The British Media’s Favorite Diagnoses

By Neuroskeptic | January 8, 2009 10:00 pm

I was bored again last night, so time for some more graphs.
This shows the total number of LexisNexis UK News Search hits in the “UK Broadsheets” category from 1st January of each year to 1st January of the next year, for four terms. A hit represents a broadsheet newspaper article containing the specified string(s). (This article might not be “about” that condition e.g., a report about a crime committed by someone with schizophrenia which be a hit for “schizophrenia”.)This is the same data for schizophrenia, bipolar/manic depression and autism/Asperger’s, but shown as the ratio of hits compared to the number of hits for “Epilepsy” in the same year. I did this because hits for all conditions increase over time, which probably represents the fact that newspapers are getting longer & maybe that they’re getting more interested in health (speculation.) Assuming that coverage of epilepsy is relatively immune to “fashion”, which seems plausible, this allows trends in the “popularity” of the other three conditions to be seen more clearly.

What’s the story? Firstly, the popularity of schizophrenia has remained fairly stable relative to epilepsy since 1985; this is what you’d expect, since rates of schizophrenia haven’t changed much over that time. I was a little surprised that the recent cannabis-causes-schizophrenia theme, which some British papers have been pushing quite hard, hasn’t had much effect. Hmm.

Bipolar disorder has become much more popular since about 2000; it’s now close to being as popular as schizophrenia. Given that the true rates of these two disorders have probably not changed for 30 years, this points to some kind of cultural, as opposed to medical, trend; bipolar is almost certainly more diagnosed and less stigmatized today than in the past – indeed in some circles it’s more trendy than just plain depression. (Note that “bipolar” will also give hits for articles using it in the political sense (“bipolar world”), but this is pretty uncommon.)

As for autism, coverage spiked in 2001-2002, the height of the British MMR-causes-autism scare. So no surprise there, but what did surprise me is that the popularity of autism has continued to increase since, with no sign of having peaked yet. Despite the fact that even the most stubborn armchair developmental neurologists have now largely stopped using the British newspapers to argue that vaccines cause autism, autism still gets more mentions than ever before.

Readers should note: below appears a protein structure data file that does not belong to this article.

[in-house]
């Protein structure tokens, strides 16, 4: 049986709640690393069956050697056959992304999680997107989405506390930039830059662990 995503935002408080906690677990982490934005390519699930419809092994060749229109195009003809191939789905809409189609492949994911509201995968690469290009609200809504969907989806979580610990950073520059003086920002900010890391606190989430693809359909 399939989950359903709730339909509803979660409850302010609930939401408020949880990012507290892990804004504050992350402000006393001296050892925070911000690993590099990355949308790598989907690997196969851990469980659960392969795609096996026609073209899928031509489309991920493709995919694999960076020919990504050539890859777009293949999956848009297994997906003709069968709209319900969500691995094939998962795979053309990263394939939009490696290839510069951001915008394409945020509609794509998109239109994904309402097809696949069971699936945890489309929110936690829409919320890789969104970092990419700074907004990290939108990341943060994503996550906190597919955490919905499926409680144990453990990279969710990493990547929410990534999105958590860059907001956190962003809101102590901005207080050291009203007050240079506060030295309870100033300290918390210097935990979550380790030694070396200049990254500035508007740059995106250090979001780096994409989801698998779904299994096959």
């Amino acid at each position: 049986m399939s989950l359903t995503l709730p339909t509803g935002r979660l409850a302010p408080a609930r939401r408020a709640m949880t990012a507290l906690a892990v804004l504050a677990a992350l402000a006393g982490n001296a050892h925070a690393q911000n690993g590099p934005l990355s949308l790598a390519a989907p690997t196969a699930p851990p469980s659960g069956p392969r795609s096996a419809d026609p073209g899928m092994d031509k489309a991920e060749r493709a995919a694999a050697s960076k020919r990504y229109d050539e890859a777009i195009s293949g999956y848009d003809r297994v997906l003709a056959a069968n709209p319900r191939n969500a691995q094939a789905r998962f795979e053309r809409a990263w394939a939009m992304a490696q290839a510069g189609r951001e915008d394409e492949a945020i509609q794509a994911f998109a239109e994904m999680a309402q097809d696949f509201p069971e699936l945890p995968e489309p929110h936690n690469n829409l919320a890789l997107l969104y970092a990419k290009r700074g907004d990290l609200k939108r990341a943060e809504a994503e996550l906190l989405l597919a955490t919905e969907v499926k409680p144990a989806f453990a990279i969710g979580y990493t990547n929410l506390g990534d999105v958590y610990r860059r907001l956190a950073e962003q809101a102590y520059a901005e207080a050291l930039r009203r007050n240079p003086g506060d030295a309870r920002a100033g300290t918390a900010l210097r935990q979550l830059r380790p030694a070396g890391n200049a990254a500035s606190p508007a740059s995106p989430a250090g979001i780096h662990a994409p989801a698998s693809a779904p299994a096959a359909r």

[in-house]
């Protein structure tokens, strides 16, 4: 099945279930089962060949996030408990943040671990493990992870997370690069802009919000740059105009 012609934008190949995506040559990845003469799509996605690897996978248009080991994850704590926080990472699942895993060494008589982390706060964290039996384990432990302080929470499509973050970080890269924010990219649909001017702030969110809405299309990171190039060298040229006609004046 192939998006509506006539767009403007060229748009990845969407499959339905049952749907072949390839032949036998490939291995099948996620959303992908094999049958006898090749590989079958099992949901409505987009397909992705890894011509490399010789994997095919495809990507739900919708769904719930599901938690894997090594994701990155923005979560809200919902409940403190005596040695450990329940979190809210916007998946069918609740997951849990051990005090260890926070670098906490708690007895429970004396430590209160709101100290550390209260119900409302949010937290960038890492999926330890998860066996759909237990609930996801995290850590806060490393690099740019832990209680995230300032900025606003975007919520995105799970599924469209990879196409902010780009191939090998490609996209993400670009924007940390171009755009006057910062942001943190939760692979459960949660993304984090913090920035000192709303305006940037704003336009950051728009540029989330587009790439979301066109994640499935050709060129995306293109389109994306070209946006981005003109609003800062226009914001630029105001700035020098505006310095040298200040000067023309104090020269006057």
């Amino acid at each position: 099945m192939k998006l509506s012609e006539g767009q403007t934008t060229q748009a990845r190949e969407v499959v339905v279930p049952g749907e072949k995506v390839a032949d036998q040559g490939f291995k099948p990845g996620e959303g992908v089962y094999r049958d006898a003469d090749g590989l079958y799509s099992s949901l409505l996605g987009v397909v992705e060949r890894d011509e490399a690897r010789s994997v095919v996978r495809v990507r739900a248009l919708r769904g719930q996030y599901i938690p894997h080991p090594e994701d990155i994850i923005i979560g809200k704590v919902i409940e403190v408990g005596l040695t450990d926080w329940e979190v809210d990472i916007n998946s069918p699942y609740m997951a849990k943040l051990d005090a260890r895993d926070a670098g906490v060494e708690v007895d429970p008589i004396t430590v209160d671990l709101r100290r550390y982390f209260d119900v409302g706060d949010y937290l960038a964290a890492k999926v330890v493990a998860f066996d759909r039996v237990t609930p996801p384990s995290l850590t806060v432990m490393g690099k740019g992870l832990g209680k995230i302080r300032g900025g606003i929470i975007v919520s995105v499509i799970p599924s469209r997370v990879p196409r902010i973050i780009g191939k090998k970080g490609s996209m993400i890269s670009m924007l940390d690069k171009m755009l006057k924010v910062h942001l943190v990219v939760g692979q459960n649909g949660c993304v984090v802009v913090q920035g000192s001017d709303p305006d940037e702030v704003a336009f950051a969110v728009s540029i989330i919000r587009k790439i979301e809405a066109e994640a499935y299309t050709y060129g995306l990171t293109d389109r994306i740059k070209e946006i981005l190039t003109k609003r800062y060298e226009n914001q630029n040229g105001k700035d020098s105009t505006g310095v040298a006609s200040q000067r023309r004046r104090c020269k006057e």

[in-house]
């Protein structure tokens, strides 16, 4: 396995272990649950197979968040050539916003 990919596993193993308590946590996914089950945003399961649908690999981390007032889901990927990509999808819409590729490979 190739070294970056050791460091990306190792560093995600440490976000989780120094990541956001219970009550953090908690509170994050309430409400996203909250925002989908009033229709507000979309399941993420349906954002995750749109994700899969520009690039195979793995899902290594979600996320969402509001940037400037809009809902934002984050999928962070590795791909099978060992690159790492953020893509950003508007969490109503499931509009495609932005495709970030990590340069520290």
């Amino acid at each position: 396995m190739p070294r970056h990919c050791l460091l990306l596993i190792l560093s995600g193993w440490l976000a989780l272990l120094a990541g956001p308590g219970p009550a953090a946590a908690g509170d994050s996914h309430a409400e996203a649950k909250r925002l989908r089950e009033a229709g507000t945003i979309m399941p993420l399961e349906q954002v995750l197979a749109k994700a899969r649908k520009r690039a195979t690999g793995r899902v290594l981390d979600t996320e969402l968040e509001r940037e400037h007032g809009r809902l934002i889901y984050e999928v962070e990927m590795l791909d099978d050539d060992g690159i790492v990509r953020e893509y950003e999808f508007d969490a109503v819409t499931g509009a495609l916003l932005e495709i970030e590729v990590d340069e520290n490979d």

So British newspaper readers can expect to hear plenty more about autism in 2009. Just remember that if you want in-depth discussions of this topic you might be better off reading LeftbrainRightbrain. That the newspapers are devoting increasing space to serious illnesses such as autism and bipolar disorder is in many ways a good thing, but quantity isn’t quality, as MMR and the media’s deeply uncritical coverage of the Kirsch et. al. (2008) antidepressant meta-analysis showed (more on that soon…)

Feel free to draw more conclusions from these coloured lines, as the mood takes you.

P.S I would have liked to do “depression”, but that word has many meanings, e.g. in economics. “Clinical depression”, on the other hand, seems to me increasingly old-fashioned; people just call it depression. Any ideas as to the best thing to search for?

[BPSDB]

CATEGORIZED UNDER: autism, graphs, history, media, mental health
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  • http://www.layscience.net Martin

    Really awesome article – I wasn't aware of this “media mentions” resource before, and I can see I'll be using it myself now. I actually had to write a web crawler to get similar results from U.S. papers during my Ph.D.!One point I feel I should mention. You mentioned that “hits for all conditions increase over time, which probably represents the fact that newspapers are getting longer & maybe that they're getting more interested in health (speculation.)” When I looked at U.S. papers, I found that the number of articles for many of them had stayed constant for decades, in spite of superficial changes in size/appearance. In that search I got my benchmark by looking for a common, neutral term – in my case “the”, and plotting that over time. It might be worth racking your brains to come up with a similar term (I'm guessing they filter out trivial words in this system) to normalize your results against.

  • http://www.blogger.com/profile/06647064768789308157 Neuroskeptic

    It’s great – only problems are a) It’s not free (luckily I have an academic subscription via my institution)and b) It maxes out at 3000 hits, but you can always reduce the time-frame to get around that.Using “the” as a baseline is a good idea; I didn’t think of that. I think epilepsy works, though, because if hits for epilepsy are increasing it probably points to some increase in the use of neurological/medical words in general – which you need to correct for.

  • http://www.blogger.com/profile/01565182138762026435 The Science Police

    Hi again.You may be sick of this (in the US, information saturation has not yet occurred). But please find a post (and a poll), we’d be interested to hear your take on. http://thesciencepolice.blogspot.com/The Science Police

  • Anonymous

    hi exelent blog

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Neuroskeptic is a British neuroscientist who takes a skeptical look at his own field, and beyond. His blog offers a look at the latest developments in neuroscience, psychiatry and psychology through a critical lens.

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